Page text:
Ukraine has threatened to sue the European Union over a current impasse to do with the country's grain imports. (Photo by Pierre Crom/Getty Images)


Ukraine threatens to sue EU over grain-deal impasse


Ukraine has threatened to sue the European Union over a current impasse regarding the country’s grain exports.

Brussels has banned the entry of Ukrainian grain for sale into five countries within the bloc, a move aimed at preventing local farmers from being flooded with cheap Ukrainian wheat.

With the ban set to expire on September 15, Ukraine is now threatening the EU with legal action amid a push from Poland to have the embargo extended further.

“With full respect and gratitude to Poland, in case of introduction of any bans after [September 15], Ukraine will bring the case against Poland and the EU to the World Trade Organisation,” the Ukraine deputy economy minister Taras Kachka, said.

He added that Kyiv would not “immediately” take the EU to court over the matter “given the spirit of friendship and solidarity between” the two powers, but that it would nevertheless act on the threats should the bloc not acquiesce to Ukrainian demands.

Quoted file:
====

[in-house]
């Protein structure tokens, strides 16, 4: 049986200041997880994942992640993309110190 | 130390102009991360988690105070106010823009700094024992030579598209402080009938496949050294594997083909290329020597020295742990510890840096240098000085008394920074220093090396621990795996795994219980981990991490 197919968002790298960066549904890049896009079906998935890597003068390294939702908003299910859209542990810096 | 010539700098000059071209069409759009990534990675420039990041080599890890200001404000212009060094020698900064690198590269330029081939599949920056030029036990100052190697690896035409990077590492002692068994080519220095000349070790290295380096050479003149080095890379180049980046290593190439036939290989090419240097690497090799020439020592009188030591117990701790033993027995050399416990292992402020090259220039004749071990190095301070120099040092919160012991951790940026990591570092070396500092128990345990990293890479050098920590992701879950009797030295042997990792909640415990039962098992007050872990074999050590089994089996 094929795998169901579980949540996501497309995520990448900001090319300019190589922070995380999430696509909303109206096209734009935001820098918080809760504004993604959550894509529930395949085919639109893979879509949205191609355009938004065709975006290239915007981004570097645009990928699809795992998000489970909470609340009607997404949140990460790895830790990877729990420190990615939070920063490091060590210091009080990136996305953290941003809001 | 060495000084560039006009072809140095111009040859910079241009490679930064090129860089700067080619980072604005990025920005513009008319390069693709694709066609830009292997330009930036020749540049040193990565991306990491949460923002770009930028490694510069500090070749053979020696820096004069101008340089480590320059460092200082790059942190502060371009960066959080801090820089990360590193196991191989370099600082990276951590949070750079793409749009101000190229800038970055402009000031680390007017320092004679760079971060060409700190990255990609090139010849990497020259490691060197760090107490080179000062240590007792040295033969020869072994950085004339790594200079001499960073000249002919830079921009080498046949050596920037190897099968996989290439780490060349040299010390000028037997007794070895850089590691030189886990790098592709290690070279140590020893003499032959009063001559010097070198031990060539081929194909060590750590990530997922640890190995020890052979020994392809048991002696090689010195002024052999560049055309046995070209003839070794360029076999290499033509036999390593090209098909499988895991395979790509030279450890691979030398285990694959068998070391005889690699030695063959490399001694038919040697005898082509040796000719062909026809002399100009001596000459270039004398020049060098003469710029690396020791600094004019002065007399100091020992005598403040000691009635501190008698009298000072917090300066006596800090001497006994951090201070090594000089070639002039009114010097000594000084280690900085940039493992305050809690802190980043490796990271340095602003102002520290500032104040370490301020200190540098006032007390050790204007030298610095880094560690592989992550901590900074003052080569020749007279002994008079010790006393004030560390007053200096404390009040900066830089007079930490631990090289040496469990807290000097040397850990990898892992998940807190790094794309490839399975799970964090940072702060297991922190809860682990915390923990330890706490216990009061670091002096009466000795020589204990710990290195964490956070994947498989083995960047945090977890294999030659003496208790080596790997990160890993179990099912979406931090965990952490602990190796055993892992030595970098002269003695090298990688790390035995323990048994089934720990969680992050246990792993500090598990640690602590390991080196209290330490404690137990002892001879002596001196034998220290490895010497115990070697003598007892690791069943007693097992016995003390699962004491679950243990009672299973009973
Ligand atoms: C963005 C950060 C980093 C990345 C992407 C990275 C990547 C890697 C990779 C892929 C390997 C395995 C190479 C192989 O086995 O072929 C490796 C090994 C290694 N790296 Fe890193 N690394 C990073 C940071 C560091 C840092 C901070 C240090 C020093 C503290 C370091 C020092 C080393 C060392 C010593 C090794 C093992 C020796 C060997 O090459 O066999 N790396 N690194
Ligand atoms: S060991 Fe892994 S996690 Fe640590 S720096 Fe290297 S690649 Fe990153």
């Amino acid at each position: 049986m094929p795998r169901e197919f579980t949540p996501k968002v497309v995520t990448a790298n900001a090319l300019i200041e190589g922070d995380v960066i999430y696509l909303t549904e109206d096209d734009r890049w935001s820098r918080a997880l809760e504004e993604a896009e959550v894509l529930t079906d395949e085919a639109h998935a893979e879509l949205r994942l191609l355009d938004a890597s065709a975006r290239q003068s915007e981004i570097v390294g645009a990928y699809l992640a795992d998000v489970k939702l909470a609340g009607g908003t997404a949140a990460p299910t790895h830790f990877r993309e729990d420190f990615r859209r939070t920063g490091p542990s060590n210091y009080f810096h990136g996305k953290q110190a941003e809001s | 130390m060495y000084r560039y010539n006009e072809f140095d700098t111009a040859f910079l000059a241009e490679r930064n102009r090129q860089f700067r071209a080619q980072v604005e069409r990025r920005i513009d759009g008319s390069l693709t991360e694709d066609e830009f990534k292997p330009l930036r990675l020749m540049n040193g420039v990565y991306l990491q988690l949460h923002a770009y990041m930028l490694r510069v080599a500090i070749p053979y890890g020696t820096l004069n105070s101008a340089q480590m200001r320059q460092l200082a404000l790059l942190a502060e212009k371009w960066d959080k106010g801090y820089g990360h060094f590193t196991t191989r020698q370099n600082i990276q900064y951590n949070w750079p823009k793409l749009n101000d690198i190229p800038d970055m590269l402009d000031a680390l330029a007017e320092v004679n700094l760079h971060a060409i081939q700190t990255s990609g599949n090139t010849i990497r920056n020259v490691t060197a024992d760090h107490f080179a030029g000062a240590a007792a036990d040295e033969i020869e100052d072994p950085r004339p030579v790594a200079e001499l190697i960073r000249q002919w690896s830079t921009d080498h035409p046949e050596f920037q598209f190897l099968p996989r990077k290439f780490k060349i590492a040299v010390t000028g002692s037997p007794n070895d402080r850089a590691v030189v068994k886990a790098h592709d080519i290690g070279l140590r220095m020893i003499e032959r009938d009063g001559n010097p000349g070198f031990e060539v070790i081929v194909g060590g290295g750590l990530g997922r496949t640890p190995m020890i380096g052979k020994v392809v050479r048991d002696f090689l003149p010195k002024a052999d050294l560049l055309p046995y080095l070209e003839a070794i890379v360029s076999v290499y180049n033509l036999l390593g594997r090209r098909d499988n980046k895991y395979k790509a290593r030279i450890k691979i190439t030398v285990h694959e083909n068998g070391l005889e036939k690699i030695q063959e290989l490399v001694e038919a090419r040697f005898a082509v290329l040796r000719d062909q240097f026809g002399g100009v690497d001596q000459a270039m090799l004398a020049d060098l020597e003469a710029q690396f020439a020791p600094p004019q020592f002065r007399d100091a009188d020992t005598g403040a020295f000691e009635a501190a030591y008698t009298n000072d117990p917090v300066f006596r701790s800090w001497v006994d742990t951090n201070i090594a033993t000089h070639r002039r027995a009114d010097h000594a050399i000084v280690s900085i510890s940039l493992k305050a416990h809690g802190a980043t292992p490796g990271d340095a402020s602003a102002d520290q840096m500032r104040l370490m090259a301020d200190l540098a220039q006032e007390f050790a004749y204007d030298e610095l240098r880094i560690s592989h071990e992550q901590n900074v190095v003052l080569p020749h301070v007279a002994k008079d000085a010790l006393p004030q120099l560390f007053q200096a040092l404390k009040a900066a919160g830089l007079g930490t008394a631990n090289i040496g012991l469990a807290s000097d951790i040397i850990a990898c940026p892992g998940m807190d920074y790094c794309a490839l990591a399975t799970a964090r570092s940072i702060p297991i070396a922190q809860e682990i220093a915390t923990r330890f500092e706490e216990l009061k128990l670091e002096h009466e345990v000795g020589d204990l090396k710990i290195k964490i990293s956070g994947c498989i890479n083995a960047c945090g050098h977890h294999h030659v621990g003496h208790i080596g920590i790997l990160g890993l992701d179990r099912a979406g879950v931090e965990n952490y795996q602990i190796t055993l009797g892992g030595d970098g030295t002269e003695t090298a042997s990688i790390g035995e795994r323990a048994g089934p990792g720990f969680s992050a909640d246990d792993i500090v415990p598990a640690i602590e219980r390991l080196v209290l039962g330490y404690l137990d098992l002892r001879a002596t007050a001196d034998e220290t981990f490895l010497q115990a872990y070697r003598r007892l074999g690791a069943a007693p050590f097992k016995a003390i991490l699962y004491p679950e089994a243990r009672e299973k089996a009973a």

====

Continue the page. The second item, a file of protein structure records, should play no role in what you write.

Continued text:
The threat is the latest salvo to be fired over the grain row, which has seen the governments of Bulgaria, Hungary, Poland, Romania, and Slovakia act to close their borders to Ukrainian wheat in the hope of keeping prices at competitive levels.

Although the move has angered Ukraine, there appears to be growing support for an extension on the Eastern grain ban, with European Commission farming tsar Janusz Wojciechowski saying recently it should be continued.

“My observation is this local ban is functioning well, the direct imports to these five countries stopped, but we found negative consequences, generally, for the EU market, because the imports continued to other countries which need Ukraine grain,” the official said.

“We can expect – this is my observation – that if this ban is not prolonged, we will have the same problem as before with the frontline Member States.”

The statement appears to put him at odds with the rest of the EC, which has hinted that it is in favour of allowing the ban to elapse in mid-September.

Poland has remained against such grain imports, prompting Ukrainian officials to accuse the country of pursuing its own “self-interest” at the expense of Kyiv.